Production scheduling problem

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To determine levels of production over time. Constraints include demand requirements (possibly with backordering), capacity limits (including warehouse space for inventory), and resource limits. One basic model is as follows.


LaTeX: x_t = level of production in period t (before demand);
LaTeX: y_t = level of inventory at the end of period t;
LaTeX: U_t = production capacity in period t;
LaTeX: W_t = warehouse capacity in period t;
LaTeX: h_t = holding cost (per unit of inventory);
LaTeX: p_t = production cost (per unit of production);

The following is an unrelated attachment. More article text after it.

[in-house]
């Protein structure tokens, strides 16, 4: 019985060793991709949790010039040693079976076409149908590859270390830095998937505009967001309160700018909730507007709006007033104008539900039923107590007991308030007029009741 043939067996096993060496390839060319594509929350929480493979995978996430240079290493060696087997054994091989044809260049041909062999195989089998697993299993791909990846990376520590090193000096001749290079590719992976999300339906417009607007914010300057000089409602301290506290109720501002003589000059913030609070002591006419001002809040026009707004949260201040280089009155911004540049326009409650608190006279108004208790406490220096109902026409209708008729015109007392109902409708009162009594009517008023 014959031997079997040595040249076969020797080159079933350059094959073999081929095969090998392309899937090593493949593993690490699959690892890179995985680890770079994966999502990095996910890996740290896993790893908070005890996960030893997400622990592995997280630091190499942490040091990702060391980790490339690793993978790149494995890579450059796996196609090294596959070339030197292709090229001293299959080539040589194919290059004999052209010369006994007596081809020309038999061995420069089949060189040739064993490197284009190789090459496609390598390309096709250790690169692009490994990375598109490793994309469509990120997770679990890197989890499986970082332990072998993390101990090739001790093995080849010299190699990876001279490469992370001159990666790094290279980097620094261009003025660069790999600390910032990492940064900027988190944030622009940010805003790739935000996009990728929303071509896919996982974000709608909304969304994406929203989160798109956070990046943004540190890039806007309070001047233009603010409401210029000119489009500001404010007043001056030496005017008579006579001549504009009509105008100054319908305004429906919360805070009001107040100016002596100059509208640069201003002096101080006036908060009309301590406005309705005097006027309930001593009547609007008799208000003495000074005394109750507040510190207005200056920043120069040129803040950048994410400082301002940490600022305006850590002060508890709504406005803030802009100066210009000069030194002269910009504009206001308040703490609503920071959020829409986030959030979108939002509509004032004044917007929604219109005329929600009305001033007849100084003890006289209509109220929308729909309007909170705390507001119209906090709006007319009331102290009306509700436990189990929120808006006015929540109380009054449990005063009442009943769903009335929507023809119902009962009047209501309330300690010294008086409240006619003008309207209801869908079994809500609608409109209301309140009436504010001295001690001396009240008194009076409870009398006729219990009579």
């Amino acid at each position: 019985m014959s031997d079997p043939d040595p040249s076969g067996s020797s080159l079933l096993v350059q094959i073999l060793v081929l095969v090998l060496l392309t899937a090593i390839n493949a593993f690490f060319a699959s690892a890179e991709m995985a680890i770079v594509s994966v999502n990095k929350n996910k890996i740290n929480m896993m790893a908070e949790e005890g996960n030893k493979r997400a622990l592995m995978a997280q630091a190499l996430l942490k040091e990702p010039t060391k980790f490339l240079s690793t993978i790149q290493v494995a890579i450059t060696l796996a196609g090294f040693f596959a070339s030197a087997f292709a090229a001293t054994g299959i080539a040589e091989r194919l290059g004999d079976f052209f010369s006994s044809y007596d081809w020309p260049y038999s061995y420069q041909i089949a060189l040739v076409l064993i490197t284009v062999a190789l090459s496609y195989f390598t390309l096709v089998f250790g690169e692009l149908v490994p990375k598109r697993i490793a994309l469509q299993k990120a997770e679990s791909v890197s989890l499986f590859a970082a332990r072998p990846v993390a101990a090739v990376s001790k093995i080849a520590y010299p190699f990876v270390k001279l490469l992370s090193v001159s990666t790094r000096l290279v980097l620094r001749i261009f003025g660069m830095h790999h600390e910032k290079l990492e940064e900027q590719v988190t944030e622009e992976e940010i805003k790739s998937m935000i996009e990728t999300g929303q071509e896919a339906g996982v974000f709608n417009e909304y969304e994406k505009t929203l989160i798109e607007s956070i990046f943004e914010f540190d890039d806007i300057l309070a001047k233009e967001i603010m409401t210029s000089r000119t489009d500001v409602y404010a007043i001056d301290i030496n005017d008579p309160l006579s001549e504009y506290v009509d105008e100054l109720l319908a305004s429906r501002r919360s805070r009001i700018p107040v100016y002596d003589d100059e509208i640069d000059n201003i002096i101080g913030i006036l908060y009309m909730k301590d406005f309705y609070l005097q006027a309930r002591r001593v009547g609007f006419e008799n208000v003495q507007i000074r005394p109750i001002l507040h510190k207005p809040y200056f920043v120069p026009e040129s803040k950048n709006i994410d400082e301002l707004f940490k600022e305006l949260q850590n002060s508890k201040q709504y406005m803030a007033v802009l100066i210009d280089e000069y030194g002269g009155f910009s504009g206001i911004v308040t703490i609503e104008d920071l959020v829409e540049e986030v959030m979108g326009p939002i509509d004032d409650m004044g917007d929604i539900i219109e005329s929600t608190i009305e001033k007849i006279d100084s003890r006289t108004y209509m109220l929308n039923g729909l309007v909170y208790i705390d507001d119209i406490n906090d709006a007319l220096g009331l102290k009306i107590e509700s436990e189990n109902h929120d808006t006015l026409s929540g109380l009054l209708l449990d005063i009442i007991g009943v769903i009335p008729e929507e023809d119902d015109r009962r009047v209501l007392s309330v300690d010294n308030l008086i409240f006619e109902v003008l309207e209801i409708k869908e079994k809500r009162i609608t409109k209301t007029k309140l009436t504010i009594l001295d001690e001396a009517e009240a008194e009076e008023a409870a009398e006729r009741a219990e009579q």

LaTeX: D_t = demand at the end of period t.

Then, the mathematical program is

\min \{ p^T x + h^T y : 0 \le (x, y) \le (U, W), \, y_{t+1} = y_t + x_t - D_t \mbox{ for } t=0,\dots,T \}.

LaTeX: y(0) is the given initial inventory, and LaTeX: T is the planning horizon.

The condition that LaTeX: y \ge 0 means there is no backordering. Other tacit assumptions, which could be relaxed to gain more scope of the model are as follows.

  • Letting quantities be multiple – e.g., LaTeX: x_{k,t} = level of production of product LaTeX: k at time LaTeX: t. In such cases, competition for warehouse space and other resources result in more equations.
  • There could be an ending inventory constraint, such as LaTeX: y_T=y_0.
  • There could be additional decision variables to allow capacity expansion.
  • Costs could be nonlinear functions.
  • This could be a stochastic program; for example, with demands not known with certainty.

Also see warehouse problem.

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